Yeah, cute stuff there, Mitch. But Kentucky Democrats still have time to come up with a great candidate. One of their top candidates has been the subject of speculation for quite some time now:
So if McConnell wants to waste his money making fun of Democrats, let him. It's kid of stupid that McConnell has to waste money to gloat about how Democrats haven't found their ideal candidate yet. Hopefully Grimes will jump in the race soon because McConnell needs to go, especially since he's on a mission to destroy the U.S. Senate:So, if not Judd, who?
The answer, most likely, is Kentucky’s secretary of state, Alison Lundergan Grimes. She is a 34-year-old Maysville native who won election to the secretary of state office in 2011 and is the daughter of former Kentucky Democratic Party chairman Jerry Lundergan.
She’s been crisscrossing the state, talking to groups from one end of the Commonwealth to the other, both in her official capacity and as a leading figure in Kentucky Democratic politics. Thursday night, she was in Dry Ridge talking to a roomful of Democrats at a local restaurant.
And, as Whalen said, “she is the type who wouldn’t hesitate to take it to Mitch McConnell.”
Some Democrats feared that if Judd were their candidate, McConnell and the GOP would make the campaign about her. They want a campaign that is about Mitch McConnell and whether or not he represents the people of Kentucky well – and a judgment on his tenure as leader of the Senate Republicans.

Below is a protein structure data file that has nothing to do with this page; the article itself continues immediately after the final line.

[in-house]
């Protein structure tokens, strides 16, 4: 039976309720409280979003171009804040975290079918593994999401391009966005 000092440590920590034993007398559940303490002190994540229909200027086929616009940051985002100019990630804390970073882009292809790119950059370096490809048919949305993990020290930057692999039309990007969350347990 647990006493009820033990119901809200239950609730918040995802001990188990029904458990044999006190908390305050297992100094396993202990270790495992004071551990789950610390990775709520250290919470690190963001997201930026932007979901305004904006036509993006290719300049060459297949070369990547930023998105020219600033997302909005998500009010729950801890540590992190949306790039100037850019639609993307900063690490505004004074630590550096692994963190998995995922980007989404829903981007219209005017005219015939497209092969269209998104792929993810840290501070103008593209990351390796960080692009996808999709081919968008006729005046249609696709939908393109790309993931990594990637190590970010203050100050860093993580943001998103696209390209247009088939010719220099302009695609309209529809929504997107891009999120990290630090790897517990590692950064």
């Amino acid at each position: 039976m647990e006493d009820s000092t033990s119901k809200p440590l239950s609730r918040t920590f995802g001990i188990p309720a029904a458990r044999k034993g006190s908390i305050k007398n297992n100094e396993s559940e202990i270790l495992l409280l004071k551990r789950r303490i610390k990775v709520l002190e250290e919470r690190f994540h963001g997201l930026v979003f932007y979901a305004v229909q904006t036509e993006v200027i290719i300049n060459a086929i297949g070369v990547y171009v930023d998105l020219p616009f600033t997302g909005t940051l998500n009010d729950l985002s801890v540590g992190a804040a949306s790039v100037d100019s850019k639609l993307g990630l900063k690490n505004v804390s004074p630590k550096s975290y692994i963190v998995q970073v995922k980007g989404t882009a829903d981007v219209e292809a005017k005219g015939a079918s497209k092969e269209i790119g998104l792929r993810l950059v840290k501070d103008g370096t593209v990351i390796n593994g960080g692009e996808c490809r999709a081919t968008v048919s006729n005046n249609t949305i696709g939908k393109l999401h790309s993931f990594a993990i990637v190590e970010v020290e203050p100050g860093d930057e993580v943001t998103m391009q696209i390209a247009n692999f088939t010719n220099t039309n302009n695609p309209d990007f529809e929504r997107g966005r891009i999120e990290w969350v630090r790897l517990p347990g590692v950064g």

Grimes has another advantage – she is a personal friend of Bill and Hillary Clinton; and they would most certainly be in and out of Kentucky helping her raise money – and she would need a lot of it to knock off an incumbent U.S. senator.
Grimes hasn’t said she will run, but speculation continues and she hasn’t done anything to dampen it. - 91.7 WVXU, 3/30/13
I’ve been harsh to Obama and Senate Democrats for not fighting back hard enough, but the main problem here is the Republicans in general, and Senate Minority Leader Mitch McConnell specifically.
Remember, a lot of this is simply grandstanding. Oh, yes, some of it is intended to really change policy — the nullification involved in the Cordray filibuster, for example — but most of it is just showing the flag. Never mind that it harms the nation by making it harder for government departments and agencies to function well. Or, for some Senate Republicans, maybe a poorly functioning government is a bonus.
The worst part is that it will ultimately make it impossible for the Senate to use the nomination process for legitimate attempts to influence policy, either through raising issues (as Rand Paul did) or bargaining over a state interest (as Sen. Roy Blunt is doing on the McCarthy nomination). There’s just no way to know which of these obstructions are real and which are simply excuses for obstruction-for-the-sake-of-obstruction, and so the majority has to shut them all down by cloture whenever possible. In other words, endless filibusters and other obstruction aren’t just bad for the government, but they’re bad for the Senate. - Jonathan Bernstein, Washington Post, 3/29/13